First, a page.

After Oscar Wao, I couldn't really not go and immediately read Díaz's earlier work; if there were another book out there by him, I would be reading it now. I'd like to read Drown again, but I never allow myself the luxury of reading something twice in succession; with all the books on my shelves waiting to be at least formally scorned for something else, I have no business indulging in one book on repeat.
But I'd like to.
It could be simply that I've fallen for Díaz's stories and tone in the same way and for the same reasons that his women characters fall for his men. They are rough and indifferent, but they give you the sense that if they do speak softly and even gently to someone, it is to you, that if someone can see the quiet core beneath the badass exterior, it is you, fair reader.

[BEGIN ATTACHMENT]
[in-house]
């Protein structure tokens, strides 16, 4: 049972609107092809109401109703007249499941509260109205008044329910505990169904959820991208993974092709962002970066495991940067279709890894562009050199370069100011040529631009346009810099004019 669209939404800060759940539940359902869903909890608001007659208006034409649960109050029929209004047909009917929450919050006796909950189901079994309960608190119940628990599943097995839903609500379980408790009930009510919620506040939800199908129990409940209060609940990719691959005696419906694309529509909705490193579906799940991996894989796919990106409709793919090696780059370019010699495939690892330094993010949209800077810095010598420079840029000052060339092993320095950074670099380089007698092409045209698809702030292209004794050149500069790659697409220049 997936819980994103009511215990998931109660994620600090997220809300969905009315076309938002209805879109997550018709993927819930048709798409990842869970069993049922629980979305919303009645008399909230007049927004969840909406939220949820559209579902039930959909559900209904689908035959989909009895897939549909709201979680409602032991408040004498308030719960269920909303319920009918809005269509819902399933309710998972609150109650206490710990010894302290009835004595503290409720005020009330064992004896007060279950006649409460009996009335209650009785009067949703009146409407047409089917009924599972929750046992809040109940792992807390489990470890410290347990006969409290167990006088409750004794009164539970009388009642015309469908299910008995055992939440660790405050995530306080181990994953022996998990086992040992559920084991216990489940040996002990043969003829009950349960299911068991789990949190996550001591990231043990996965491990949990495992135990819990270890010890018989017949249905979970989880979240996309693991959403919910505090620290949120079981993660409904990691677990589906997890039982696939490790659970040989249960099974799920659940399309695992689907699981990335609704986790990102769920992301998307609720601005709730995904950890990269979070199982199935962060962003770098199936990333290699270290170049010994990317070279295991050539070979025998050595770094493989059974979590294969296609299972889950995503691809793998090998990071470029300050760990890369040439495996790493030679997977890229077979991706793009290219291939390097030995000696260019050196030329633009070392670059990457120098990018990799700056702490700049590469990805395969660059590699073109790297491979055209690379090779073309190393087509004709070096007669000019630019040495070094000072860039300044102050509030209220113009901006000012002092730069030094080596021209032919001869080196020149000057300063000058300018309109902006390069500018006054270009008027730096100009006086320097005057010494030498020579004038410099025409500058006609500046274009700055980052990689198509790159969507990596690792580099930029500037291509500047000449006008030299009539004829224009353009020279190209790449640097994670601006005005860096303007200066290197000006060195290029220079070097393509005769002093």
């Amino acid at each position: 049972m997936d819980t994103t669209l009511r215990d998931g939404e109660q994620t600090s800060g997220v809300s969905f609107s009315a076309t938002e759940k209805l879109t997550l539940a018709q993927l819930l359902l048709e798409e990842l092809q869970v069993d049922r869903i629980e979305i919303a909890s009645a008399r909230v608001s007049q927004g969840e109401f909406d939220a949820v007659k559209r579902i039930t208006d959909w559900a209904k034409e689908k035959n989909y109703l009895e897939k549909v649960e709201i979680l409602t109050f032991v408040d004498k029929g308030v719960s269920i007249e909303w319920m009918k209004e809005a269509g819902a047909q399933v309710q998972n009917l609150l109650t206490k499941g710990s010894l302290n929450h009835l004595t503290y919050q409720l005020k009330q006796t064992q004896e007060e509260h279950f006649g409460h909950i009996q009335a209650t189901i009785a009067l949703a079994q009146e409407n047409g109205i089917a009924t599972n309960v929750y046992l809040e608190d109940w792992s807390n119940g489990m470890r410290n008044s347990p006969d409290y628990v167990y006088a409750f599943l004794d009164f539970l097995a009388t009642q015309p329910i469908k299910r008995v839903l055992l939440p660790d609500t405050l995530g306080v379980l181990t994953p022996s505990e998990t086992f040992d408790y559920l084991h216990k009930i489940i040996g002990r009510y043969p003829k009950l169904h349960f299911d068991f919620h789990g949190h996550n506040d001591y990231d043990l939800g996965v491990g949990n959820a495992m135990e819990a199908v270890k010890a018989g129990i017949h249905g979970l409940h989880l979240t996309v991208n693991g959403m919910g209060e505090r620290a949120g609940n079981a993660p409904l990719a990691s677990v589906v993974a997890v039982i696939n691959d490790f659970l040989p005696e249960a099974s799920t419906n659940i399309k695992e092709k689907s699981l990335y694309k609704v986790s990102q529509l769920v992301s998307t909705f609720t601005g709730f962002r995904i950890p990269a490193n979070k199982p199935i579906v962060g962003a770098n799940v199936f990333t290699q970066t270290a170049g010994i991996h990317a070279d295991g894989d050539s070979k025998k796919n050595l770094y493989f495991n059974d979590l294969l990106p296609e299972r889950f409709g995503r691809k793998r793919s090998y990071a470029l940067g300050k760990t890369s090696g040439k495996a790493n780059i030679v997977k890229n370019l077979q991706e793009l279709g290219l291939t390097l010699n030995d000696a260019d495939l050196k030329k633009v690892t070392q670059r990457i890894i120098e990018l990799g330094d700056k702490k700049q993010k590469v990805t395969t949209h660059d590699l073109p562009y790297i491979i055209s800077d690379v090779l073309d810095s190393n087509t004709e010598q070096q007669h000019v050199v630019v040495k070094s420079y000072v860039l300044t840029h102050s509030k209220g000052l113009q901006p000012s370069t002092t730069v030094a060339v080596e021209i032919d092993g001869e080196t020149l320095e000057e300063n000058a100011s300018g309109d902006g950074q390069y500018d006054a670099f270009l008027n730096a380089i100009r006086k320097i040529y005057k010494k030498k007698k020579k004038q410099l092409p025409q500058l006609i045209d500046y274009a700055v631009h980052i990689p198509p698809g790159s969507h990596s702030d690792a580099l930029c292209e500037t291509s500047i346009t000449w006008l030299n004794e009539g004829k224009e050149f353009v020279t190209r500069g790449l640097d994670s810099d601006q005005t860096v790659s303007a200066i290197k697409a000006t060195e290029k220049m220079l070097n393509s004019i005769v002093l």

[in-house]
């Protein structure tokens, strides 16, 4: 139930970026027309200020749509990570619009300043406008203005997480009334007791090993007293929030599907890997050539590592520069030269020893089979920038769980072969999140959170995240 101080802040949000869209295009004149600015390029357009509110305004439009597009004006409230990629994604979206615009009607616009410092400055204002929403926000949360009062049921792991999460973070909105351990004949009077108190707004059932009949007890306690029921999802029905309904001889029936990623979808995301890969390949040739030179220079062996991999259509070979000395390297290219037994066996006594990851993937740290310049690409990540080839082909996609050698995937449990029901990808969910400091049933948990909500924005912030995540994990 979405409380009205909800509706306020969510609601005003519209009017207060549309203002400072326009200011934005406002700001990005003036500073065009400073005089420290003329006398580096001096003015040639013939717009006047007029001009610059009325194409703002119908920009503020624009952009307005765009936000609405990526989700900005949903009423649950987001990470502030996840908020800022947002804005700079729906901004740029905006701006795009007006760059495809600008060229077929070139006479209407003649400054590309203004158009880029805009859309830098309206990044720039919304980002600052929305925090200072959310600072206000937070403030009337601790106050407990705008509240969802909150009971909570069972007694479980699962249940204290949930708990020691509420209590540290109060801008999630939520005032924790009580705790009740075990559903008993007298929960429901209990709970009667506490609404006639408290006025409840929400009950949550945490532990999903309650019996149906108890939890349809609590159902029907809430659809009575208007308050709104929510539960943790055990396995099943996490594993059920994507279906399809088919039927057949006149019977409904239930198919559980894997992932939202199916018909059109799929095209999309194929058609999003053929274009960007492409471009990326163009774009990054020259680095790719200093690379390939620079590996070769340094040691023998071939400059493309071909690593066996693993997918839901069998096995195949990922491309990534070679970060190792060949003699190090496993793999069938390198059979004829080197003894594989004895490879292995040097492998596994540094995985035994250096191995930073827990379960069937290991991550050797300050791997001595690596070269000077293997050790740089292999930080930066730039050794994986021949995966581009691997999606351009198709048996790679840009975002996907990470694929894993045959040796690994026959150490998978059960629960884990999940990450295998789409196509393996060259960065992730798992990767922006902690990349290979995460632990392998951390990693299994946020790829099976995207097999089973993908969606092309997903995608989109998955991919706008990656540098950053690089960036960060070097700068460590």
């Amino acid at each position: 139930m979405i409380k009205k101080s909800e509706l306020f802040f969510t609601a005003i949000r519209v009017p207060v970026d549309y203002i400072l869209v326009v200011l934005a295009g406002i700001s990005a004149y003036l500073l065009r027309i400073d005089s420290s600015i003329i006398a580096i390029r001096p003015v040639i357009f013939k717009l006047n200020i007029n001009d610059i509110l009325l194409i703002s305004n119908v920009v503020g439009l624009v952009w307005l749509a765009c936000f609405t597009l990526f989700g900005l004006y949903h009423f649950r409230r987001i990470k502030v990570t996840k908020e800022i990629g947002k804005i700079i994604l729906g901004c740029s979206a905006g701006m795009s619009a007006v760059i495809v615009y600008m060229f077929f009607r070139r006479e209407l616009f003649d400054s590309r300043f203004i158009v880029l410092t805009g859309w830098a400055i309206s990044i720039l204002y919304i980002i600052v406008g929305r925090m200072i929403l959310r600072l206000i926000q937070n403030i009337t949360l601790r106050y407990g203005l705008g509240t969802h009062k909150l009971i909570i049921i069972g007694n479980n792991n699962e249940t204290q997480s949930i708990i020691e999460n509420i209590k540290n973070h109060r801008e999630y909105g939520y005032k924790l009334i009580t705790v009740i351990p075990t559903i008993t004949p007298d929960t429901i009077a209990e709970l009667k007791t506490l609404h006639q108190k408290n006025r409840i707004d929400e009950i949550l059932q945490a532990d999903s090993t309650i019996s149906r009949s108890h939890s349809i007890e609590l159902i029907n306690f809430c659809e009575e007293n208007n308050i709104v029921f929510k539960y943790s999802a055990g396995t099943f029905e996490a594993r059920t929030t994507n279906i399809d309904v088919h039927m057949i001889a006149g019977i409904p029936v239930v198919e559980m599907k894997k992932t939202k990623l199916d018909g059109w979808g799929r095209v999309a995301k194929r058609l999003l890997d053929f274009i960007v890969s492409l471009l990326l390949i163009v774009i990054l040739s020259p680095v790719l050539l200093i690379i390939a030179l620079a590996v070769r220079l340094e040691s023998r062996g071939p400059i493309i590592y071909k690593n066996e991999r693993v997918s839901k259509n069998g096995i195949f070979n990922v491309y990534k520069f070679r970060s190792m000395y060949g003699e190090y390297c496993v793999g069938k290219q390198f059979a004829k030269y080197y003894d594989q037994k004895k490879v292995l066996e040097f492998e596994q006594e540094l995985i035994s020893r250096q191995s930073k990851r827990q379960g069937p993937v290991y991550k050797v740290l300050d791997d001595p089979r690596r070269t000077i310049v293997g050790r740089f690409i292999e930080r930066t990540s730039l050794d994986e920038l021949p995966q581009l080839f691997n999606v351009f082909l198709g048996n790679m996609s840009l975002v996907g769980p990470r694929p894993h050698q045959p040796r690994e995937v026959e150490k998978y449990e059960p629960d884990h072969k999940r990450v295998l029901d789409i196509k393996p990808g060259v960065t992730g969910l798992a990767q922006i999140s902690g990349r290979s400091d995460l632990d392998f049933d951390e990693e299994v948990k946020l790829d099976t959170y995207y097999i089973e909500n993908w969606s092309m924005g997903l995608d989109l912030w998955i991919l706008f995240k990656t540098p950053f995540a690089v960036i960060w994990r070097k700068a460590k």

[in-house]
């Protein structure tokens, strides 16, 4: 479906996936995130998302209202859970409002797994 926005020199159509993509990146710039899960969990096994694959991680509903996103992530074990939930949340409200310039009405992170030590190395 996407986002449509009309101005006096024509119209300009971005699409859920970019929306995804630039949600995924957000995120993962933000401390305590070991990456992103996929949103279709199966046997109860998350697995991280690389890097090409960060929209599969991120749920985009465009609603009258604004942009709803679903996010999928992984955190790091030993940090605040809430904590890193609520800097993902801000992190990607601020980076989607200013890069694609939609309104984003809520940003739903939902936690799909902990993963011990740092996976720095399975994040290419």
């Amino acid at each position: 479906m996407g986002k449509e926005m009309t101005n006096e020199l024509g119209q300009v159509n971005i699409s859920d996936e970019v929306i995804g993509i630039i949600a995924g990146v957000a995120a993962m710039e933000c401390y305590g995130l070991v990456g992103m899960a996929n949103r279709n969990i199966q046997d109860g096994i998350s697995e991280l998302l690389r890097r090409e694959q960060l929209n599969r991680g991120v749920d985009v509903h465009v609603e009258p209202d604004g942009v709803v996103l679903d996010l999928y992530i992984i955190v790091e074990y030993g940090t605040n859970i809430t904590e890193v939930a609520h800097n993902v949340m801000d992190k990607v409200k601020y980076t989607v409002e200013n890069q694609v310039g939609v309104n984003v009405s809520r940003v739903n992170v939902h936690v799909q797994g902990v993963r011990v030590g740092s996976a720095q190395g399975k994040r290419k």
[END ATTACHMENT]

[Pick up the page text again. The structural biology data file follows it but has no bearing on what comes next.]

There is a very masculine charm about the way Díaz measures his sentimentality, smashing things around with heavy actions and gruff, unadorned dialogue, but relenting momentarily in exactly the right spots to let a note of not-too-raw-but-recent emotion build, and then be disrupted casually by another voice.
It could also be the rather simple fact that Díaz's stories are exciting in a very basic sense: while no story reaches after any sort of suspense, the lives of the characters are alluring in their illicitness, their anger-fringed aimlessness, and their—well, in short, their difference from any conceivable path my life could take. One feels liberated by reading of people with so few of the securities I will probably work throughout my life to obtain and maintain.
My two posts on Díaz have been mostly taken up with recording and describing my reaction—strong as it is—to his books rather than with any analysis of his work. It is not my intention to slight them as being somehow not critically provocative, but merely rather to find an outlet for my enthusiasm. However, I'll try to put together some more analytic thoughts on both Díaz's books soon.